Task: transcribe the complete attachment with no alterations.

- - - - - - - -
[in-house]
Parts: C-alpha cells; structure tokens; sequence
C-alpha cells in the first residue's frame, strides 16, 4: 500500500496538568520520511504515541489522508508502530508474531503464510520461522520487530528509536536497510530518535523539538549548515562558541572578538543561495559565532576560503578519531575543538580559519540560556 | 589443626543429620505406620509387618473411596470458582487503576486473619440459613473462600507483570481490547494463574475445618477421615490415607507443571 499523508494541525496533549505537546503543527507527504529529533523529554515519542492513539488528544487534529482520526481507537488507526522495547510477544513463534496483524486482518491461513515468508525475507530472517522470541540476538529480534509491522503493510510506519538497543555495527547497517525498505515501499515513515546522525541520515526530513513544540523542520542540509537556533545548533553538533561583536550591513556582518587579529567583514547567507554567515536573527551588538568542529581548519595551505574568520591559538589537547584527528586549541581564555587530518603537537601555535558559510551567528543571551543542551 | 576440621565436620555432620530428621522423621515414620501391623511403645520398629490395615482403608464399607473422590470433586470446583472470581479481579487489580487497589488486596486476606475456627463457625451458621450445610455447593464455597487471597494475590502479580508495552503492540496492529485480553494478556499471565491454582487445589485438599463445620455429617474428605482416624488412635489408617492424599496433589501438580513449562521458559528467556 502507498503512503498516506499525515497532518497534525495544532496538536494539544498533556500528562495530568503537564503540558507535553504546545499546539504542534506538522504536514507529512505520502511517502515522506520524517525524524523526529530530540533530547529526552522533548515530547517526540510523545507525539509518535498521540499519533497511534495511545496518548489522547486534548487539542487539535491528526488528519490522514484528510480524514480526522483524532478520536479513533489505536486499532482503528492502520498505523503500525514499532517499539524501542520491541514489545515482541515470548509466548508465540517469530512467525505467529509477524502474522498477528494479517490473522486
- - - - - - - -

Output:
[in-house]
Parts: C-alpha cells; structure tokens; sequence
C-alpha cells in the first residue's frame, strides 16, 4: 500500500496538568520520511504515541489522508508502530508474531503464510520461522520487530528509536536497510530518535523539538549548515562558541572578538543561495559565532576560503578519531575543538580559519540560556 | 589443626543429620505406620509387618473411596470458582487503576486473619440459613473462600507483570481490547494463574475445618477421615490415607507443571 499523508494541525496533549505537546503543527507527504529529533523529554515519542492513539488528544487534529482520526481507537488507526522495547510477544513463534496483524486482518491461513515468508525475507530472517522470541540476538529480534509491522503493510510506519538497543555495527547497517525498505515501499515513515546522525541520515526530513513544540523542520542540509537556533545548533553538533561583536550591513556582518587579529567583514547567507554567515536573527551588538568542529581548519595551505574568520591559538589537547584527528586549541581564555587530518603537537601555535558559510551567528543571551543542551 | 576440621565436620555432620530428621522423621515414620501391623511403645520398629490395615482403608464399607473422590470433586470446583472470581479481579487489580487497589488486596486476606475456627463457625451458621450445610455447593464455597487471597494475590502479580508495552503492540496492529485480553494478556499471565491454582487445589485438599463445620455429617474428605482416624488412635489408617492424599496433589501438580513449562521458559528467556 502507498503512503498516506499525515497532518497534525495544532496538536494539544498533556500528562495530568503537564503540558507535553504546545499546539504542534506538522504536514507529512505520502511517502515522506520524517525524524523526529530530540533530547529526552522533548515530547517526540510523545507525539509518535498521540499519533497511534495511545496518548489522547486534548487539542487539535491528526488528519490522514484528510480524514480526522483524532478520536479513533489505536486499532482503528492502520498505523503500525514499532517499539524501542520491541514489545515482541515470548509466548508465540517469530512467525505467529509477524502474522498477528494479517490473522486